In recent years, coconut sugar has become a popular alternative sweetener, given the concern regarding the increased use of synthetic sugars and high-fructose corn syrup in so many foods. However, before you add this natural sweetener to your diet, it is important to understand where it comes from, how to use it, and the potential benefits it can have on your health.
What is Coconut Sugar?
Coconut sugar, as the name implies, is derived from the coconut fruit of the coconut palm tree. Scientifically known as Cocos nucifera, this tree grows in a variety of regions in the world, particularly in Asian nations and tropical areas. This type of natural sugar is acquired from the sap of cut flower buds of the coconut palm and then using it in the same way as normal sugar.
Unlike traditional table sugar, due to the simple collection and production processes, coconut sugar retains a significant amount of the nutrients from that sap, which include zinc, potassium, magnesium, calcium, copper, compounds, specialized fiber, vitamin C and other , rather than the basic “empty calories” of traditional sugar. However, coconut sugar is still very high in fructose, which is potentially bad for a number of health conditions. Essentially, coconut sugar is considered to be healthier than normal sugar, but it must still be consumed in moderation.
In Asian countries, particularly Indonesia, coconut sugar has been widely collected and produced for thousands of years, but it is only in recent decades that this has emerged as a viable replacement for traditional sugar or high-fructose corn syrup.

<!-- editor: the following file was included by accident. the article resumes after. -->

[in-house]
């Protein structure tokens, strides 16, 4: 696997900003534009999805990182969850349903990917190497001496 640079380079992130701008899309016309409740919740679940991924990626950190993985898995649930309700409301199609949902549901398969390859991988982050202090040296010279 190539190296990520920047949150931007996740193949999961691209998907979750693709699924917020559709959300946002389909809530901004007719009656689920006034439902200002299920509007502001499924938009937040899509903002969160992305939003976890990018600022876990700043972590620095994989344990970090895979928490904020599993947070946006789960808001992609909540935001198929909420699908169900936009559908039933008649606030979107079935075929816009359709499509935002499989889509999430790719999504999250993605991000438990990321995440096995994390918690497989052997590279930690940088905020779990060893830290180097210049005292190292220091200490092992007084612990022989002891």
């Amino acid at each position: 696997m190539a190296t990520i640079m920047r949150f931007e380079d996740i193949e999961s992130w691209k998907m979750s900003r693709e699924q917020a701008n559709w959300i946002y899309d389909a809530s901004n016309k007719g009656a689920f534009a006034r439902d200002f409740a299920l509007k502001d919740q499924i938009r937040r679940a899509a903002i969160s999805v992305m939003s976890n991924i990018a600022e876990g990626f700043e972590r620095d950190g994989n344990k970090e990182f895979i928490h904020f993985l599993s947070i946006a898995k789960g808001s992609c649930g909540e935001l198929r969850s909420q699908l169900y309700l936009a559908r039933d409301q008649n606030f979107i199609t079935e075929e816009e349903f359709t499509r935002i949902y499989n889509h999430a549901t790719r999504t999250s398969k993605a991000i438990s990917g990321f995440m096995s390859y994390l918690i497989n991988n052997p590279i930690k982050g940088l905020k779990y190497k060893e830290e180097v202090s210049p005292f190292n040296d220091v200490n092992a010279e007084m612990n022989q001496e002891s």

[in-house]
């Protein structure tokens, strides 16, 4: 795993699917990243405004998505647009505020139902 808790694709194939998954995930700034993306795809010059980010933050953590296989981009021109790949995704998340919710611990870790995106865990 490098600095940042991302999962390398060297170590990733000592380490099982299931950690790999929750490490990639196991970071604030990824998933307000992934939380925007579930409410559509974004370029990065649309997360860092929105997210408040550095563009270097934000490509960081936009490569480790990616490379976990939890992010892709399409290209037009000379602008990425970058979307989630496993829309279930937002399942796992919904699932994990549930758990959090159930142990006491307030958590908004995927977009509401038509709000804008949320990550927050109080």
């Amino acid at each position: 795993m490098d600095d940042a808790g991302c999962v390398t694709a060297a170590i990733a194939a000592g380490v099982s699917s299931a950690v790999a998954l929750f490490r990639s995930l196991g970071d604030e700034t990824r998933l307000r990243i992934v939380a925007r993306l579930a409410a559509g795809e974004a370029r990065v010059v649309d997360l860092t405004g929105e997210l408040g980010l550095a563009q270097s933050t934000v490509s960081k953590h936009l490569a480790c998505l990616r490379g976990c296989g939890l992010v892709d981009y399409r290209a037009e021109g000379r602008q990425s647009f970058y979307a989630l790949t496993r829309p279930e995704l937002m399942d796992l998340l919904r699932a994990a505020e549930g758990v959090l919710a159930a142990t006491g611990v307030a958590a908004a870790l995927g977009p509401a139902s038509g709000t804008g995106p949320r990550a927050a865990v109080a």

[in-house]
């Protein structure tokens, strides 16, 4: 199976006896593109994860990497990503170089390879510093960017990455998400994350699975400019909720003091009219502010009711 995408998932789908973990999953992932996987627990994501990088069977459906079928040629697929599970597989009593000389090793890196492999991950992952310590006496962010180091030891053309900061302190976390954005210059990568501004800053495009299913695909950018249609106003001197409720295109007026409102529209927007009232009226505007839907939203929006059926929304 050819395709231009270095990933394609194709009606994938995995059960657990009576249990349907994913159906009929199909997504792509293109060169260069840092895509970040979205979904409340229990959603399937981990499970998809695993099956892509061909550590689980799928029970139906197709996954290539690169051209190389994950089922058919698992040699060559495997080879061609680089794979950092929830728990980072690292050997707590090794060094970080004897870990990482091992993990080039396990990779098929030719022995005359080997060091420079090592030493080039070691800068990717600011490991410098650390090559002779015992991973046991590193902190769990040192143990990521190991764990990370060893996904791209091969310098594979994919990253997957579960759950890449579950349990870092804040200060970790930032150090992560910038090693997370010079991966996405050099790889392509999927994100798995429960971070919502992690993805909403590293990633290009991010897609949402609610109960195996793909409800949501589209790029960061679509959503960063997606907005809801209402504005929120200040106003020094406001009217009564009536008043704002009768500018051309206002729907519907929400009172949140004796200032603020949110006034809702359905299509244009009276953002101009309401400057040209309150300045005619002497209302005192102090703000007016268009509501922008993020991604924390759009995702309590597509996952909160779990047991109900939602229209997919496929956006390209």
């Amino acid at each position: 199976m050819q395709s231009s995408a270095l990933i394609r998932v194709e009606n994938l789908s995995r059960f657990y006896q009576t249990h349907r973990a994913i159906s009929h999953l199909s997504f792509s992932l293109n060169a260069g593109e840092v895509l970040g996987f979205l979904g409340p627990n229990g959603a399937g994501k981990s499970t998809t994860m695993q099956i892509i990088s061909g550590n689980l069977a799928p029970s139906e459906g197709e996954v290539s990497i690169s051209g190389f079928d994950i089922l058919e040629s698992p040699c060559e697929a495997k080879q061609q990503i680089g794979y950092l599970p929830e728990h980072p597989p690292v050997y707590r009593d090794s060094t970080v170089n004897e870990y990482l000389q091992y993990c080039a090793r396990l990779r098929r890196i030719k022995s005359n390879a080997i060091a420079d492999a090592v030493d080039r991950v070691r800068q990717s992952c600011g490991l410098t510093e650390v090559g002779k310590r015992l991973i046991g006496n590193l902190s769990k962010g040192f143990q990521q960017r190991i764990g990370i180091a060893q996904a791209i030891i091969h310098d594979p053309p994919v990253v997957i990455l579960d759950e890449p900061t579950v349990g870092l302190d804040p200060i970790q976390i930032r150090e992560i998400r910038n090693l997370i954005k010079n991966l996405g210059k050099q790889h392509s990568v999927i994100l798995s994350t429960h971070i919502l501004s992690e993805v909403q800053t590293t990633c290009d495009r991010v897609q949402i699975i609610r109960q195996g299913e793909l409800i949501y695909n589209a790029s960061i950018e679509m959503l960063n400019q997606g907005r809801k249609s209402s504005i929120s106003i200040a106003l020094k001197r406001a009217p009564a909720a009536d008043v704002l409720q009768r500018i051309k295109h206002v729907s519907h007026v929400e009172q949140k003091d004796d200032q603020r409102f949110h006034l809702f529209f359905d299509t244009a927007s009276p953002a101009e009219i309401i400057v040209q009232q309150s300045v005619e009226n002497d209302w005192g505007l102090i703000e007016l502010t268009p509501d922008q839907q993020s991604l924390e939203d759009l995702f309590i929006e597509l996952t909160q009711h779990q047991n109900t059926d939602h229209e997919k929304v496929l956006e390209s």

Health Benefits of Coconut Sugar
There are quite a few impressive health benefits of coconut sugar including its ability to manage diabetes, boost the immune system, strengthen bones, lower , aid in weight loss efforts, and improve mood.
Reduces Weight Gain
With a lower level of fructose than normal table sugar, coconut sugar is less likely to contribute to fat deposition. When the liver processes fructose, it releases , which are a form of fat. The fructose you consume from fruit is considered healthy and appropriate, but added sugar should have a lower level of fructose. In comparison to high-fructose corn syrup and other natural sugars, coconut sugar is lower in fructose content, meaning that it will lead to less weight gain and fat deposition.
Increases Blood Circulation
The small level of iron found in coconut sugar will have an impact on your overall blood circulation, which can increase oxygenation and nutrient availability in the body. Iron is a key component in red blood cells, and without proper levels in the body, you may suffer the symptoms of anemia, including muscle weakness, headaches, fatigue, and problems.
Lowers Bad Cholesterol
The unique form of fiber found in coconut sugar, inulin, has been linked to lowering overall cholesterol levels in the body. By lowering LDL cholesterol and raising HDL , this sugar can help minimize your risk and prevent symptoms of atherosclerosis and plaque deposition.
Prevents Oxidative Stress
Regulates Blood Pressure
The amount of potassium in this sugar may be minimal but it is enough to have an effect on blood pressure. Potassium acts as a vasodilator in the body, relieving tension in the blood vessels and arteries and preventing strain on the cardiovascular system, including lowering your risk for heart attacks and strokes.
While sugar is typically associated with an increased risk of diabetes, coconut sugar’s level of inulin can help to regular blood sugar and insulin levels, making it a healthier option for diabetics or those at risk of developing this disease. However, an excessive amount can still increase your risk for this disease.
Improves Bone Health
There are a number of important minerals found in coconut sugar, including zinc, potassium, iron, calcium, and copper, which play an important role in building bone mineral density and lowering your risk of osteoporosis as you age.
Inulin, the specialized form of fiber in coconut sugar, is able to stimulate the activity of bifidobacteria in the gut, a valuable probiotic, that can balance the bacterial levels in the stomach. This will improve digestive efficiency and nutrient uptake, while also promoting a healthy gut environment.